The trajectory Ciudad took from Happy Bear to Follow the Leader, isn’t quite slanted and enchanted turning into bright corners until terror twilight comes in. See, Pavement references Ella Fitzgerald, not Helmet; Ciudad, on the other hand, echoes Korn, the fathers-in-denial of the bastard sub-genre called Nu Metal. Maybe they’re more like The Dead Milkmen, who ditches the punk-rock girl after they found the secret of life. But you get the drift—they started as ramshackle crew of awkward geeks and became more and more mellowed out with each release. But the problem isn’t really mellowing out—their previous effort, the somewhat Bandwagonesque-esque Bring Your Friends, is mellower, but still better. As far as Spiral Stairs knows, Stephen Malkmus never stopped being fun even when the lyrics start to reveal their meaning (i.e., The Hook, Jenny & The Ess-Dog). I guess it’s them losing touch with their younger crazier selves, their nonsense lyrics, the geeky ball-busting, fuzz face-melting, Corina Turina-shouting. It’s the crude appeal of their earlier stuff, the band dynamics, the warmth—all of which are miserably missing here.
Note: This was originally written in September 2016, around the time everyone was going crazy over a TV ad featuring the Eraserheads.
“We grew up listening to the music from the best decade ever.”
– Lariat (Stephen Malkmus & the Jicks, 2014)
Everyone wants to be a 90’s kid these days. Everyone wants to relive those times when “Pare Ko” hits the top of the charts; when “Alapaap”, “Banal Na Aso” and “Laklak” almost got banned; when Rivermaya premiered their music video for “Elesi”; and when the boys of Parokya Ni Edgar debuted on national TV, wearing skirts and dusters. Nostalgia moves in mysterious ways. There’s probably another Eraserheads reunion brewing around the corner (or maybe that’s just how a certain Telco giant wants us to think and feel). There’s also this rumor spreading around of the band re-recording Ultraelectromagneticpop. But the Eraserheads and their fans aren’t alone on the reunion bandwagon. Four out of five members of Rivermaya’s 1994 lineup had a one-night reunion last January. For some, it was a night to remember, with or without Bamboo; for the others, their wish remains the same – the reunion of the “original” Rivermaya.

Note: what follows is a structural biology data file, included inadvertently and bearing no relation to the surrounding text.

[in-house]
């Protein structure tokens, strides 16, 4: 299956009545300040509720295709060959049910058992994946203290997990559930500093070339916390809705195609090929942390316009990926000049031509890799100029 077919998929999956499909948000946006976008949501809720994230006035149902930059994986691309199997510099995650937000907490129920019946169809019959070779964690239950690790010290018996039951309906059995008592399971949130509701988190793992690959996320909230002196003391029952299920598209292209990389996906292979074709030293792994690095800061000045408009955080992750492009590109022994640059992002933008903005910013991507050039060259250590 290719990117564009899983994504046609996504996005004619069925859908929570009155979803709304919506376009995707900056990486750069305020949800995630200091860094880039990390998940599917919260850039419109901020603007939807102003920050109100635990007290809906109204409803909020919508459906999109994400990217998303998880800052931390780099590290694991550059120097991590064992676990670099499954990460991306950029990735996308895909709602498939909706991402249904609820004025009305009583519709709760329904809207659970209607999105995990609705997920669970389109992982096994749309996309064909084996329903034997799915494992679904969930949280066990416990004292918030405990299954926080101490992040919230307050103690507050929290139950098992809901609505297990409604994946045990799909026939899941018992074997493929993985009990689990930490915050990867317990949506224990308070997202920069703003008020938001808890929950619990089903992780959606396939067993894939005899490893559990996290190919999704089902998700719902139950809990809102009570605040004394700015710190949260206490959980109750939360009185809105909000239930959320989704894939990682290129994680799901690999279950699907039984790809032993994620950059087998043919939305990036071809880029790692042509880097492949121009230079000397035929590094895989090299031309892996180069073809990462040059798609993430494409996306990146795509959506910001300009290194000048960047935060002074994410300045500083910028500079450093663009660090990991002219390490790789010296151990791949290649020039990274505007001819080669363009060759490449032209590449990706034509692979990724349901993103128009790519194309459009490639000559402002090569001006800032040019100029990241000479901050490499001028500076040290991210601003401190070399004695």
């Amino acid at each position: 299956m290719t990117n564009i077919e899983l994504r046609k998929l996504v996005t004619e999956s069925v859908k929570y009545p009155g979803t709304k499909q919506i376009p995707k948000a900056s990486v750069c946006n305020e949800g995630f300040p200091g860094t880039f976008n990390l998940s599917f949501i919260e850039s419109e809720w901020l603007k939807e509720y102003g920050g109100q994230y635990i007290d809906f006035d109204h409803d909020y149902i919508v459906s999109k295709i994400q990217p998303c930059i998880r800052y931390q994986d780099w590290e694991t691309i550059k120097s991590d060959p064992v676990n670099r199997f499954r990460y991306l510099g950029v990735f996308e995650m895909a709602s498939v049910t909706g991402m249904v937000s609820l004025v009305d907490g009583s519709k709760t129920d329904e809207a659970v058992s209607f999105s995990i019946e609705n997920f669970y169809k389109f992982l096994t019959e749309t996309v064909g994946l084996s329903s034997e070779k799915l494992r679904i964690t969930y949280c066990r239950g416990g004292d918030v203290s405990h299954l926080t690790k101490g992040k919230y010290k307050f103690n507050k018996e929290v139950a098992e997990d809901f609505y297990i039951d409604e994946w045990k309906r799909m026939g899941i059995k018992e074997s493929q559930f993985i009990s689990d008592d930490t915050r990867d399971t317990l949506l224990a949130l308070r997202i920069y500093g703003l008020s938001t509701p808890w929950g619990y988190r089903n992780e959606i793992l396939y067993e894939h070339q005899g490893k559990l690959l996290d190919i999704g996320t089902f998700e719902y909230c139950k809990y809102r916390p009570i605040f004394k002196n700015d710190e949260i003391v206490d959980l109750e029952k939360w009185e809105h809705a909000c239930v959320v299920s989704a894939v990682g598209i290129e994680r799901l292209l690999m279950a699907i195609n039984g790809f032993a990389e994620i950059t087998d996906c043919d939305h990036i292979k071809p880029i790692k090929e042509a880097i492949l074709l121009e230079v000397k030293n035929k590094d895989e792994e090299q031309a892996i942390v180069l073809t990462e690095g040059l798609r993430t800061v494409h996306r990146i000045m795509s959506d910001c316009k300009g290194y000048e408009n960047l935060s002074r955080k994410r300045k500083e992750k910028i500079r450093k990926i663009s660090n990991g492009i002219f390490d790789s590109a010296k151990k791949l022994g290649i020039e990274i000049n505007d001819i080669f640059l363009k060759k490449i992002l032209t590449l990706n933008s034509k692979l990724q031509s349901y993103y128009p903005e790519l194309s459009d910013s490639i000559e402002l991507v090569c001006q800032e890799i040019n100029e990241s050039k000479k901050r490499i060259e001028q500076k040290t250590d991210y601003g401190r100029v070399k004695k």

We’re halfway past the 2010’s already. It makes me wonder. Are we gonna be nostalgic soon for the previous decade, as we were for the 90’s ten years ago? In case you forgot, Ultraelectromagneticjam came out in 2005, a few days before the 10th year anniversary of Cutterpillow. And if you want to gauge how nostalgic we were back then, just think about this – Ultraelectromagneticjam was a tribute album for a band that disbanded merely three years prior. Yeah, that’s how badly we missed the Eraserheads, specifically the Eraserheads of early-to-mid 90’s (the Eraserheads of late 90’s to early 2000’s? Not much, I guess).
How about the 2000’s? Doesn’t anyone want to go back to the early to mid-2000s? Are we not going to see our collective nostalgia snowball into a Sugarfree reunion? Or at least make the members of Orange & Lemons play together again? Would there be online petitions for the members of Bamboo and Rivermaya circa 2004, to double-bill one big concert?
Sadly, this would be the last of the fuzz/fun side of Ciudad. After this album, they got more sober, their lyrics started to make sense, and most of all, they seem to have lost most of the fun—and the fuzz. It’s Like A Magic is hardly on par with Ciudad’s first two albums, but when taken in this context – a collection of old songs that never made it to their first two albums, not so different from an outtakes or b-sides compilation – it’s actually up to snuff.
With lowered expectations already met, this shall surely delight all those who already love the band. For those who are new to the band, this is not the best place to start. That would be Hello! How Are You, Mico the Happy Bear? But since said LP is out of print and is not available on either Bandcamp or iTunes, one should check Is That Ciudad? Yes, Son, It’s Me instead, their equally superlative second album.
But that’s not to say “Cool Nerds”, “So?”, “Job Well Done, Wow!” and “Justin’s Saturday Night” aren’t worth a dime. Or that sifting thru the rubble just to get to “It’s Been Another Day” is more trouble than it’s worth. It is quite a bumpy ride (14 tracks, with roughly eight good ones), but also a fun-filled one. But if you really wanna become a fan with this album, then zoom in straight to the A-sides; dive into the mopey “Benny & Betty”, the freakishly juvenile “Escape”, twist ‘n turn with “Fixing The Radio” and savor the slacker-heaven beauty of “What A Girl”. Only then can you go down the rabbit hole, and listen to a song about a camera or the one that references Deadeye Dick’s “New Age Girl” – you know, that 90’s hit that goes “Mary Moon, she’s a vegetarian (Mary Moon, Mary Moon)…she don’t eat meat but she sure likes the bone”.